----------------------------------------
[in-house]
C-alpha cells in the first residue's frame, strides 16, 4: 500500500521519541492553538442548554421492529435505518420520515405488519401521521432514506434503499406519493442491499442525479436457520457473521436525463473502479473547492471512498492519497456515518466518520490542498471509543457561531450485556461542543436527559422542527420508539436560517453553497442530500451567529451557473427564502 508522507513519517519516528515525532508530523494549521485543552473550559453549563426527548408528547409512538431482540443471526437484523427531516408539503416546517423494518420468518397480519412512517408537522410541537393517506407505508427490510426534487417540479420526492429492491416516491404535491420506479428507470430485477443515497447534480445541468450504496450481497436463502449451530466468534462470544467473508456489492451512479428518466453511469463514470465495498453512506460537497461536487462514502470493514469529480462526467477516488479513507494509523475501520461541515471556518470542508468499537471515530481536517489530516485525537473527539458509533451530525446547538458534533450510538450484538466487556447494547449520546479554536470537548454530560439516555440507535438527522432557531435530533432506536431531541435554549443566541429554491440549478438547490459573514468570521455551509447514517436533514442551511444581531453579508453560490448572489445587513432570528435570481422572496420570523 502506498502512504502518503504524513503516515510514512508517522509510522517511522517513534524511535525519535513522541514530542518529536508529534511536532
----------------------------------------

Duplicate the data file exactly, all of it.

[in-house]
C-alpha cells in the first residue's frame, strides 16, 4: 500500500521519541492553538442548554421492529435505518420520515405488519401521521432514506434503499406519493442491499442525479436457520457473521436525463473502479473547492471512498492519497456515518466518520490542498471509543457561531450485556461542543436527559422542527420508539436560517453553497442530500451567529451557473427564502 508522507513519517519516528515525532508530523494549521485543552473550559453549563426527548408528547409512538431482540443471526437484523427531516408539503416546517423494518420468518397480519412512517408537522410541537393517506407505508427490510426534487417540479420526492429492491416516491404535491420506479428507470430485477443515497447534480445541468450504496450481497436463502449451530466468534462470544467473508456489492451512479428518466453511469463514470465495498453512506460537497461536487462514502470493514469529480462526467477516488479513507494509523475501520461541515471556518470542508468499537471515530481536517489530516485525537473527539458509533451530525446547538458534533450510538450484538466487556447494547449520546479554536470537548454530560439516555440507535438527522432557531435530533432506536431531541435554549443566541429554491440549478438547490459573514468570521455551509447514517436533514442551511444581531453579508453560490448572489445587513432570528435570481422572496420570523 502506498502512504502518503504524513503516515510514512508517522509510522517511522517513534524511535525519535513522541514530542518529536508529534511536532